Sarita Allison

I had the pleasure of working intensely with Rob over eight episodes of the first season of Penny Dreadful. And it was intense. But despite cold, bleak, 4am starts, having his head wet-shaved every morning and undergoing six hours of full body prosthetic make-up application for his role as The Vampire, Rob was a genuine joy to work with – calm, composed, uncomplaining. The guy’s a class act.

Chris King

Robert came in and the minute he started moving - and he was in normal clothes - instantly we knew, 'That's it!' He just had the right body type, the right face, and he could move. What Robert does is that he has this weird, insect style of movement. He actually brought it himself, too. The movement coach gave him some ideas, but Robert went with it. The minute he did it, there was no doubt in our minds that that was the vampire.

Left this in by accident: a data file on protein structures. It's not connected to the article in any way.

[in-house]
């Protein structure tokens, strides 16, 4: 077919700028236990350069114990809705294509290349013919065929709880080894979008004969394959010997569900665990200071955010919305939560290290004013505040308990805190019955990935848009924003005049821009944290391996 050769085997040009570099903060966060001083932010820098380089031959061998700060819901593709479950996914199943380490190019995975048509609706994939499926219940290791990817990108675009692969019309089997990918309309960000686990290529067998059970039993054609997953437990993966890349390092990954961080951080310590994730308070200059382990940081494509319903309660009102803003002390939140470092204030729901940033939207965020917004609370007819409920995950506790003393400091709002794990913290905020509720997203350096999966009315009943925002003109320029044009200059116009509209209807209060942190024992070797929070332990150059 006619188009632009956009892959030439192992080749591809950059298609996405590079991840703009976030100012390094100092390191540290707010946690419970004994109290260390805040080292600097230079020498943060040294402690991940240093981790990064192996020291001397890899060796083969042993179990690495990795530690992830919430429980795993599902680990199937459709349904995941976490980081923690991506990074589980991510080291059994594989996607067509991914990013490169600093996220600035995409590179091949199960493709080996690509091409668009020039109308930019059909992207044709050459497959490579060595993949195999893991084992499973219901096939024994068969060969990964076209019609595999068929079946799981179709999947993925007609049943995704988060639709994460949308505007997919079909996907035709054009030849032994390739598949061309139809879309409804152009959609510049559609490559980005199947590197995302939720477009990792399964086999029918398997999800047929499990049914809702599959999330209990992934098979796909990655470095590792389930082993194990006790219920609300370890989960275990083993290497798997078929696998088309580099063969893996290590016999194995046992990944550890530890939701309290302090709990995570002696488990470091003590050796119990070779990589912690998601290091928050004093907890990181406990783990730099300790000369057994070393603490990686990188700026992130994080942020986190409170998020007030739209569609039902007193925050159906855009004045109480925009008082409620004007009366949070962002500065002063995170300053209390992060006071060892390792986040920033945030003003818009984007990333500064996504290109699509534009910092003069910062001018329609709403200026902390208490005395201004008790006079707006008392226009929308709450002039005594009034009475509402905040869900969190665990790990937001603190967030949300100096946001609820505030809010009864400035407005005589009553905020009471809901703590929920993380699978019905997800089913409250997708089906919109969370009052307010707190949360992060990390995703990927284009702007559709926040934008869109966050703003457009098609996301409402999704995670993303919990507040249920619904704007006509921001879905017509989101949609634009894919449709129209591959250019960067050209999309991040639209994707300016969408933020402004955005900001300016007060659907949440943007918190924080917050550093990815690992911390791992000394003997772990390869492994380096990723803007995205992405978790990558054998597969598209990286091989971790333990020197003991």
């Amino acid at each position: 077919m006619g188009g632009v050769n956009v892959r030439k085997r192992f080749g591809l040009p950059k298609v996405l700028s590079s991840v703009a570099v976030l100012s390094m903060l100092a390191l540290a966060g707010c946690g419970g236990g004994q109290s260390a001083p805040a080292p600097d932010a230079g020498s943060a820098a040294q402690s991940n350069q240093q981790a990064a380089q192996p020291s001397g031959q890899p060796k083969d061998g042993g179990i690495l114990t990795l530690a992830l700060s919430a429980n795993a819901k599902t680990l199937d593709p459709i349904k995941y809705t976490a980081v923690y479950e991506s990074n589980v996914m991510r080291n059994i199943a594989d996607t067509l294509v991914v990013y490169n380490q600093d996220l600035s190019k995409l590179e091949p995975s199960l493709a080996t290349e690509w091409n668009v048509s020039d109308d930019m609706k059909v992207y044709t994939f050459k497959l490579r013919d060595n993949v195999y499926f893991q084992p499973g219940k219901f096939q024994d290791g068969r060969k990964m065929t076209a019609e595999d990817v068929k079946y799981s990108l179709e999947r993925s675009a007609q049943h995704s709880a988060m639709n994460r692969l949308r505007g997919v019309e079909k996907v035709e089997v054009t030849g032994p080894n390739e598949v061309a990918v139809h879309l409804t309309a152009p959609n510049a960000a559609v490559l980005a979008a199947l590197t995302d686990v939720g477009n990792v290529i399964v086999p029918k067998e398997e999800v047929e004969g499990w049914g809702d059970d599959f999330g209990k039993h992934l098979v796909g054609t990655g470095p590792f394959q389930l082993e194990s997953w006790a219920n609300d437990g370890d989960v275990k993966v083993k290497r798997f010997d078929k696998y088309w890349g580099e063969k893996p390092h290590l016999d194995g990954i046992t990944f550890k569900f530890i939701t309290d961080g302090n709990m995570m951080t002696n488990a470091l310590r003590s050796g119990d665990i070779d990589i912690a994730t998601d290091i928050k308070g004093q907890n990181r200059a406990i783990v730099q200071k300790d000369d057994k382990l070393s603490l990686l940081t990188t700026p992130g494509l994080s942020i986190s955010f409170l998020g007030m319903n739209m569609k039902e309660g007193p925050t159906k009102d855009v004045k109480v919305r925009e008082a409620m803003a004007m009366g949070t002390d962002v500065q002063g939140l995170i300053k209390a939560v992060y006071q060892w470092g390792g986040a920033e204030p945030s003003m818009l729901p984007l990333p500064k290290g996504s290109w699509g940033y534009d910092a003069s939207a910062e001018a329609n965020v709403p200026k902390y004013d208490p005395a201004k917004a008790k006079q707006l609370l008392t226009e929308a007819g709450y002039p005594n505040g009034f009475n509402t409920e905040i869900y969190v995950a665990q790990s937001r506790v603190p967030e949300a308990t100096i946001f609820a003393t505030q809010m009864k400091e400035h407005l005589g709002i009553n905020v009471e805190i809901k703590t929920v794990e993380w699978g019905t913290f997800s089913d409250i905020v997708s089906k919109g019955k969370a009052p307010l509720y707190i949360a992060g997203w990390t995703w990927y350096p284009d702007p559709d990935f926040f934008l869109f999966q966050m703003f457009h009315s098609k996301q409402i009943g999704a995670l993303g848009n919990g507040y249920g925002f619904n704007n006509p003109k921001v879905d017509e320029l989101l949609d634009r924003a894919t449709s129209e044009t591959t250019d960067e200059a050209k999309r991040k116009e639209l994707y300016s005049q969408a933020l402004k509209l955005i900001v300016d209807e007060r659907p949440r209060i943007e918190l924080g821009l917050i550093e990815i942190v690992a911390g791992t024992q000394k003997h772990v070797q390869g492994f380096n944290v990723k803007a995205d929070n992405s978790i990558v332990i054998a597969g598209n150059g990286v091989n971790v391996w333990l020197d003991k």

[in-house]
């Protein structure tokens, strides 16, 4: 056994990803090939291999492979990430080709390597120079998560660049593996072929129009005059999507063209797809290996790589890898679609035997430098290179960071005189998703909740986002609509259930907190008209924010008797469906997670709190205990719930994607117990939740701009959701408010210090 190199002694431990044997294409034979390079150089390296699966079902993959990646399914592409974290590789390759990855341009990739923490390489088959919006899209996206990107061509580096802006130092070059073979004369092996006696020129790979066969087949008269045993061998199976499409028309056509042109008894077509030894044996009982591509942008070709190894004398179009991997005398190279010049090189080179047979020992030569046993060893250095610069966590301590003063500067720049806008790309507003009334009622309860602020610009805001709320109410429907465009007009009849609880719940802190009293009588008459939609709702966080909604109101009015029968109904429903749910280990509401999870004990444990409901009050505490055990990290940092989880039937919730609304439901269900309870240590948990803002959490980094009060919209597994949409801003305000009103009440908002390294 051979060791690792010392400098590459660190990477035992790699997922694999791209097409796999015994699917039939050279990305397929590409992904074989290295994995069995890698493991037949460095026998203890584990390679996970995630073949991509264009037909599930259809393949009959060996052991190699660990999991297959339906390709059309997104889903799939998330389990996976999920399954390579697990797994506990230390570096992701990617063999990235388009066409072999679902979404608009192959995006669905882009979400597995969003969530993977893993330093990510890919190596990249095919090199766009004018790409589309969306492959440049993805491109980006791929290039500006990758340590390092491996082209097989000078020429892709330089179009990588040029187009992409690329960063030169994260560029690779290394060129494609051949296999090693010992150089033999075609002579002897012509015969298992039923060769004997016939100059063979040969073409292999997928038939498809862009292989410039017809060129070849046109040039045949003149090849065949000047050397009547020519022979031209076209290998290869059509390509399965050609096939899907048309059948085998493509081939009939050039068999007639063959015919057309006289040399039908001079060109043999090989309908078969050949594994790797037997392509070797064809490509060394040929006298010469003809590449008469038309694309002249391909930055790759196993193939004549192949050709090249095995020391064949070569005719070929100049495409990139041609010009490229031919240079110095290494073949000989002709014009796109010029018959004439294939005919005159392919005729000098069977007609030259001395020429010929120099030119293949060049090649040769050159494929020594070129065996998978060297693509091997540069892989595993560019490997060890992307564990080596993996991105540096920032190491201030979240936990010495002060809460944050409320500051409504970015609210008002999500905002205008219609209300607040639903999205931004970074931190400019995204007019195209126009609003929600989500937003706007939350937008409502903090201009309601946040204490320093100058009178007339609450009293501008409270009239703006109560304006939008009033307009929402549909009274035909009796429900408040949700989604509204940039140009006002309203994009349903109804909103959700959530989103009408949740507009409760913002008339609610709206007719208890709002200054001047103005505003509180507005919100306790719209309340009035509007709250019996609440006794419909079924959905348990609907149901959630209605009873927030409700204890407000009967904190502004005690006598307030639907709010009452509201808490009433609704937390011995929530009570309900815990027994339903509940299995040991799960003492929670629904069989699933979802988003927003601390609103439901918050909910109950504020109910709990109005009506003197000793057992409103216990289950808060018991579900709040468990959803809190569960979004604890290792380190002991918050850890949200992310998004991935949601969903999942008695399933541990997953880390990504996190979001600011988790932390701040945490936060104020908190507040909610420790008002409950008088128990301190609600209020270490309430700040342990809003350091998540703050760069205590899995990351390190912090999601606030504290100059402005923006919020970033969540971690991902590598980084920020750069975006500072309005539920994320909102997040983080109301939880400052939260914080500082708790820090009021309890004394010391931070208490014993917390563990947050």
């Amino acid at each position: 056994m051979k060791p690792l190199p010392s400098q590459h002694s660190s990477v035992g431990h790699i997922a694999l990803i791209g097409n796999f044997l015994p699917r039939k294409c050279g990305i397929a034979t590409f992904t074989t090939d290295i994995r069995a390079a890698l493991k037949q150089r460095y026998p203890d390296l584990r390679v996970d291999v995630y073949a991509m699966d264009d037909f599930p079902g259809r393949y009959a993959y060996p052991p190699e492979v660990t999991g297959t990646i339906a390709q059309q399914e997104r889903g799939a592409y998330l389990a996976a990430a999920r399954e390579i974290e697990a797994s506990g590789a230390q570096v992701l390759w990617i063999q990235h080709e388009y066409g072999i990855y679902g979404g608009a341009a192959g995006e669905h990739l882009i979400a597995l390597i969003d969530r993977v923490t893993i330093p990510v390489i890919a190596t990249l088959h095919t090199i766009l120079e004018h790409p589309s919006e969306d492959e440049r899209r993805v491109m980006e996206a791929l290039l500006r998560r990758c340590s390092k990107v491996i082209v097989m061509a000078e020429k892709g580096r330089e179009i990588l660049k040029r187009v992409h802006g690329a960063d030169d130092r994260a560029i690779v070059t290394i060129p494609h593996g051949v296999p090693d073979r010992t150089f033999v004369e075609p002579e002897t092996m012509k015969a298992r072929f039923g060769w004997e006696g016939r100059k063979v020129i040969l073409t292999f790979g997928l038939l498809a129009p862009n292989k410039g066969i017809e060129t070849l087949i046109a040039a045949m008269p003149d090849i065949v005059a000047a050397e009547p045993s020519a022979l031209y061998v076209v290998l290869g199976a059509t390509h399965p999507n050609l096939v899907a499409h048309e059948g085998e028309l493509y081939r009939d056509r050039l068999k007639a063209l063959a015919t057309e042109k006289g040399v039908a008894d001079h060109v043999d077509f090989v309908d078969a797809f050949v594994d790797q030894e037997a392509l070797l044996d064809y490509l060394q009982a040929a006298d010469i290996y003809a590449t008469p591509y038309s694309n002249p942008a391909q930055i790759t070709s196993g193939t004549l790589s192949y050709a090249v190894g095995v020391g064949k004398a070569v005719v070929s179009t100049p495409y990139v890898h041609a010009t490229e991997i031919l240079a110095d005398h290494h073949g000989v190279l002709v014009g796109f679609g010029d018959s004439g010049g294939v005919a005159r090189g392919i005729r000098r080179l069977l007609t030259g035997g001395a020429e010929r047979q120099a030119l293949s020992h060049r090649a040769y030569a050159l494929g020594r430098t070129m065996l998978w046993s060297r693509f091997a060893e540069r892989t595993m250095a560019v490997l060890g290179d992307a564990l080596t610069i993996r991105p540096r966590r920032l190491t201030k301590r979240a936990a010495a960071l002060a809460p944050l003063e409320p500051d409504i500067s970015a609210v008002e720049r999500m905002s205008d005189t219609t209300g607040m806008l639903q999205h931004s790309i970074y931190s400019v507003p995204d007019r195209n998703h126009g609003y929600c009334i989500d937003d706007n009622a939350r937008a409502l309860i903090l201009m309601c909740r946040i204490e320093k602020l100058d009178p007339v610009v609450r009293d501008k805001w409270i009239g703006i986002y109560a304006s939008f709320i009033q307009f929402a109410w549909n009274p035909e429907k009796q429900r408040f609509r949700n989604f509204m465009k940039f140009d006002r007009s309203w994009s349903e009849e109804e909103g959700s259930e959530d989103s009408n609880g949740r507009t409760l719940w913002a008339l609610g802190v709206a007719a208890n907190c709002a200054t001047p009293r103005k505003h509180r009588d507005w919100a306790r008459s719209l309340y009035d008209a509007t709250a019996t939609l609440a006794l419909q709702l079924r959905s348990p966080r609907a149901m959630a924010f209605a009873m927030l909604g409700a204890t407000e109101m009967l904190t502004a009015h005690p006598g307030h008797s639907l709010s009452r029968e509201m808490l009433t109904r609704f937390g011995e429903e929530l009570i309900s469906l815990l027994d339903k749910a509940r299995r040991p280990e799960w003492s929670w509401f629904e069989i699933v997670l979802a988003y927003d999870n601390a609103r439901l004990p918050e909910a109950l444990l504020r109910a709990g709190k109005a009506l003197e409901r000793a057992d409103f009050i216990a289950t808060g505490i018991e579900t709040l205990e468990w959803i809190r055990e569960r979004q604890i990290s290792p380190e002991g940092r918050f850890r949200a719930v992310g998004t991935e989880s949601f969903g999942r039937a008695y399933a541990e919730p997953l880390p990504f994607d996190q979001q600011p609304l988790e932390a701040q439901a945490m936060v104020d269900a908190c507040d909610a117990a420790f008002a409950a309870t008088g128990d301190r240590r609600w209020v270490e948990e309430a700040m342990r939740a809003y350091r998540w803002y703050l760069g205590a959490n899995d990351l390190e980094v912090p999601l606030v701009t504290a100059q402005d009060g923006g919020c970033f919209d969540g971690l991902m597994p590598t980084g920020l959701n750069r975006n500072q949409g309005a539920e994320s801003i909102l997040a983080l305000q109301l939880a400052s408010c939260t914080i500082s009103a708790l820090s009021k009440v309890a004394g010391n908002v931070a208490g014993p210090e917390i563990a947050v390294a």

- The Art and Making of Penny Dreadful by Sharon Gosling

Sangeet Prabhaker

Robert is an actor and creature/prosthetics specialist of extraordinary talent and proportions.
     My association with Robert began when working together on series 11 of Red Dwarf - Robert was playing a GELF, a hideously disfigured creature and I was tasked with applying and maintaining his extensive make-up. Robert sat through the application process with patience and enthusiasm, traits that are both essential to wearing character make-up. His performance was outstanding and he handled the make-up removal process with humour.
     We have since gone on to work together a number of times where I have used Robert as a model for demonstration make-ups; he has sat through life casts and many hours in the chair both in my studio and in front of crowds at events, proving to have been the right choice every time. He is always punctual, photogenic and with great communication skills to boot.
     I can confidently say that he is one of the most visually striking and engaging actors I have worked with and I truly look forward to seeing what he does next.